Thursday, April 4, 2024

500th Post—We’re Retiring

This is the 500th post of How Much Can I Afford to Spend in Retirement. The primary purposes of this post are to:

  • Celebrate our 500th post,
  • Announce our retirement from active blogging, and
  • Thank those who have helped us with the website in one way or another over the past 14 years

What does retirement mean in this context? It means that we are planning to cut way down on the quantity of our posts to pursue other goals in retirement. It does not mean that we won’t infrequently update the Actuarial Financial Planner spreadsheets, or that we won’t respond to reader comments or questions about the spreadsheets or maybe even add a new post infrequently.

We still believe that the Actuarial Approach (with its deterministic Actuarial Financial Planner model, general actuarial process and suggested spending adjustment guard-rails) is a superior approach for determining household spending in retirement. We also still believe that you should be using the Actuarial Approach in lieu of, or in addition to, the approach you are currently using for this purpose.

We simply no longer plan to respond to each financial planning opinion we read in the press that suggests otherwise.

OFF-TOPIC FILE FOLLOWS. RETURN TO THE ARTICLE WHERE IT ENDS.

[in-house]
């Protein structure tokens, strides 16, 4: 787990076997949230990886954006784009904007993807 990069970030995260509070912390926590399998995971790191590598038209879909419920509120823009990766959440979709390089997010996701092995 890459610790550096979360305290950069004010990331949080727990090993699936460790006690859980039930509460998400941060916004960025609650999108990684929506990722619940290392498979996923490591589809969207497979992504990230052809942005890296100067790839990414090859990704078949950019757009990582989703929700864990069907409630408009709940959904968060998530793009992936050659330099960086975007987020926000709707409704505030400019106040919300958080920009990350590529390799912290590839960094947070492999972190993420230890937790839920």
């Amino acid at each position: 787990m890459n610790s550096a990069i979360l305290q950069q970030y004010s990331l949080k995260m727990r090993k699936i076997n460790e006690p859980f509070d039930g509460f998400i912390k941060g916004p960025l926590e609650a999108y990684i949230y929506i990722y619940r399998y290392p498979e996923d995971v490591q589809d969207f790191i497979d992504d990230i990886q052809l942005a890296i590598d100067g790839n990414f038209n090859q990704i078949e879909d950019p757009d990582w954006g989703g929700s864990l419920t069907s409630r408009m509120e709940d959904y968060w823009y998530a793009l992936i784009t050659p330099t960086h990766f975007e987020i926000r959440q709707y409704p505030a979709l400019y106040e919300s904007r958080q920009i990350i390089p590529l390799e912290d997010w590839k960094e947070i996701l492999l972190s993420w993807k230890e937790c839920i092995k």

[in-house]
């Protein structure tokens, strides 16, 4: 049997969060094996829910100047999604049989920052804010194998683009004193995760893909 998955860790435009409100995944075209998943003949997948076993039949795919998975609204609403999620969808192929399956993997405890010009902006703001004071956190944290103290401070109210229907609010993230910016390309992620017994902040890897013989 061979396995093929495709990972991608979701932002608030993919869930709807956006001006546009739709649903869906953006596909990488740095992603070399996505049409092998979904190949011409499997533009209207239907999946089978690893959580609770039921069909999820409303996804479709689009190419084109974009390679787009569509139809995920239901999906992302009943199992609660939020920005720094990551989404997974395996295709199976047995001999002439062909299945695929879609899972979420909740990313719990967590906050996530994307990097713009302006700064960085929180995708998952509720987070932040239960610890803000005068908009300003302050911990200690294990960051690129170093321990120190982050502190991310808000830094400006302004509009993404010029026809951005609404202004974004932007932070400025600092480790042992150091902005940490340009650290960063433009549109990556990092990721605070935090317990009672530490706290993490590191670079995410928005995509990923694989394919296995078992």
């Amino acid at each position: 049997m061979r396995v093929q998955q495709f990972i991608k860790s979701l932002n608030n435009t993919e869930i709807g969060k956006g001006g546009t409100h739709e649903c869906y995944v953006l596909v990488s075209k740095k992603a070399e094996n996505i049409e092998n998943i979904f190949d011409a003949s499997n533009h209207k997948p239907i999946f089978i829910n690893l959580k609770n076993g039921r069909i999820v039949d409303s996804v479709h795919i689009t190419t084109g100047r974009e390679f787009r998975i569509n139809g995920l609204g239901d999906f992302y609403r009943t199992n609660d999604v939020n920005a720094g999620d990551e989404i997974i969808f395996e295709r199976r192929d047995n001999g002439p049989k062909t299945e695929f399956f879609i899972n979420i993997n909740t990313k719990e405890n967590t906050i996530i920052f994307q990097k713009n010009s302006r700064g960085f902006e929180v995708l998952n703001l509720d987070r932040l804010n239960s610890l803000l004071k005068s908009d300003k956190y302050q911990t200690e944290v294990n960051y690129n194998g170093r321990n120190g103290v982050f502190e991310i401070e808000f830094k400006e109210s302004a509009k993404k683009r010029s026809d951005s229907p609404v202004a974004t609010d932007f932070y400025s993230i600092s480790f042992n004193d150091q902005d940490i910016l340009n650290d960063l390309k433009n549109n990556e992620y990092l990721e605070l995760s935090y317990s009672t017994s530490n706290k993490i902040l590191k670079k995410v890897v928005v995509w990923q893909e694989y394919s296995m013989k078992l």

We have many people to thank for supporting or otherwise improving this website over the years. 

The first level of thanks goes to Kin Chan, my former associate at Towers Watson and now good friend, who talked me into starting this blog when I retired as a pension actuary in 2010. Kin did all the work to design the blog and has done all the work to maintain it. I’m pretty sure that he now rues the day when he casually suggested that I should start this blog. We are hoping that this retirement will reduce his blood pressure somewhat.

The second level of thanks goes to Bobby Kalben and Emily Van Vleet. Bobby took on the job of trying to make the blog more understandable and less “actuarial.” My wife, Emily, who is smarter than I and who handles all of our household finances in retirement, has helped me with the spreadsheets over the years and has been very patient with me during my many periods of “blogging.”

A third level of thanks goes to:

  • Lois and David Baker of, who included links to many of our posts and who improved the post titles in an attempt to generate more interest in them,
  • Robert Huebscher, founder of Advisor Perspectives, for his support and many fine suggested edits to submitted articles,
  • Will Selden of for his support and for including summaries of our posts in his “My blog list”, and
  • Pete Neuwirth for his support and podcast interview.

Lastly, thanks go to the many individuals/organizations who provided feedback to us on the website and/or the spreadsheets over the years. We didn’t always like the feedback we received, but it usually helped us make positive changes.


We encourage you (or your financial advisor) to use and support the proven actuarial principles and processes incorporated in the Actuarial Approach to determine how much you can afford to spend in retirement. 

Happy planning!